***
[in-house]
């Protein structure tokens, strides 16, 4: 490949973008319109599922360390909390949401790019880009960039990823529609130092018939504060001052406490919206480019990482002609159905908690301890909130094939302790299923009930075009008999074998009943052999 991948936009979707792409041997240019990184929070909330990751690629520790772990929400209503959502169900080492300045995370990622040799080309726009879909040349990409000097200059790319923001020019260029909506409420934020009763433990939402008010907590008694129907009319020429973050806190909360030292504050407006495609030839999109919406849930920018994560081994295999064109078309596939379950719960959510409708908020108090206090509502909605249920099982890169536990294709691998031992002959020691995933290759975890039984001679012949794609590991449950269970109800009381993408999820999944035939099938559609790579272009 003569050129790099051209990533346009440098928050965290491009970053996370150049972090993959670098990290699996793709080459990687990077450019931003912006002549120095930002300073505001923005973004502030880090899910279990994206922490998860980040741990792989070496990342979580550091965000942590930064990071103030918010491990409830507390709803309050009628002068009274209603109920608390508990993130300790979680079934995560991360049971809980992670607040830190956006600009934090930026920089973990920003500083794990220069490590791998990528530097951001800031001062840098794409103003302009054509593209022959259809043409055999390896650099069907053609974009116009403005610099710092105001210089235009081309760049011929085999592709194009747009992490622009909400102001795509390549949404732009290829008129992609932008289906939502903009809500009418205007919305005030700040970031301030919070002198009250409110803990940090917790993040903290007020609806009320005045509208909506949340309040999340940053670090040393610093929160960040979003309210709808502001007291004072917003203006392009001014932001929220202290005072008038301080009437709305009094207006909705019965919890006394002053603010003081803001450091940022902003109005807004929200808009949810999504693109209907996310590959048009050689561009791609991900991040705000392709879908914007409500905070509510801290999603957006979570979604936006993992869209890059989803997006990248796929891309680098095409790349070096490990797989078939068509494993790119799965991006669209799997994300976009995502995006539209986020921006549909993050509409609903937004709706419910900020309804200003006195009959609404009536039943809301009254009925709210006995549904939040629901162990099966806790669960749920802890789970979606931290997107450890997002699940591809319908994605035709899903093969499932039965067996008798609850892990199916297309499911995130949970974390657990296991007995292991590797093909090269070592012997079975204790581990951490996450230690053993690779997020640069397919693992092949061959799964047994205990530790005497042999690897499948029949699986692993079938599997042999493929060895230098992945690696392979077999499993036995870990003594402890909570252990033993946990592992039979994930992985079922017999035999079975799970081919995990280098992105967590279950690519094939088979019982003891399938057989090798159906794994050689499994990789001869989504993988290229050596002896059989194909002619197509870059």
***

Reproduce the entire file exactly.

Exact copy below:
[in-house]
């Protein structure tokens, strides 16, 4: 490949973008319109599922360390909390949401790019880009960039990823529609130092018939504060001052406490919206480019990482002609159905908690301890909130094939302790299923009930075009008999074998009943052999 991948936009979707792409041997240019990184929070909330990751690629520790772990929400209503959502169900080492300045995370990622040799080309726009879909040349990409000097200059790319923001020019260029909506409420934020009763433990939402008010907590008694129907009319020429973050806190909360030292504050407006495609030839999109919406849930920018994560081994295999064109078309596939379950719960959510409708908020108090206090509502909605249920099982890169536990294709691998031992002959020691995933290759975890039984001679012949794609590991449950269970109800009381993408999820999944035939099938559609790579272009 003569050129790099051209990533346009440098928050965290491009970053996370150049972090993959670098990290699996793709080459990687990077450019931003912006002549120095930002300073505001923005973004502030880090899910279990994206922490998860980040741990792989070496990342979580550091965000942590930064990071103030918010491990409830507390709803309050009628002068009274209603109920608390508990993130300790979680079934995560991360049971809980992670607040830190956006600009934090930026920089973990920003500083794990220069490590791998990528530097951001800031001062840098794409103003302009054509593209022959259809043409055999390896650099069907053609974009116009403005610099710092105001210089235009081309760049011929085999592709194009747009992490622009909400102001795509390549949404732009290829008129992609932008289906939502903009809500009418205007919305005030700040970031301030919070002198009250409110803990940090917790993040903290007020609806009320005045509208909506949340309040999340940053670090040393610093929160960040979003309210709808502001007291004072917003203006392009001014932001929220202290005072008038301080009437709305009094207006909705019965919890006394002053603010003081803001450091940022902003109005807004929200808009949810999504693109209907996310590959048009050689561009791609991900991040705000392709879908914007409500905070509510801290999603957006979570979604936006993992869209890059989803997006990248796929891309680098095409790349070096490990797989078939068509494993790119799965991006669209799997994300976009995502995006539209986020921006549909993050509409609903937004709706419910900020309804200003006195009959609404009536039943809301009254009925709210006995549904939040629901162990099966806790669960749920802890789970979606931290997107450890997002699940591809319908994605035709899903093969499932039965067996008798609850892990199916297309499911995130949970974390657990296991007995292991590797093909090269070592012997079975204790581990951490996450230690053993690779997020640069397919693992092949061959799964047994205990530790005497042999690897499948029949699986692993079938599997042999493929060895230098992945690696392979077999499993036995870990003594402890909570252990033993946990592992039979994930992985079922017999035999079975799970081919995990280098992105967590279950690519094939088979019982003891399938057989090798159906794994050689499994990789001869989504993988290229050596002896059989194909002619197509870059």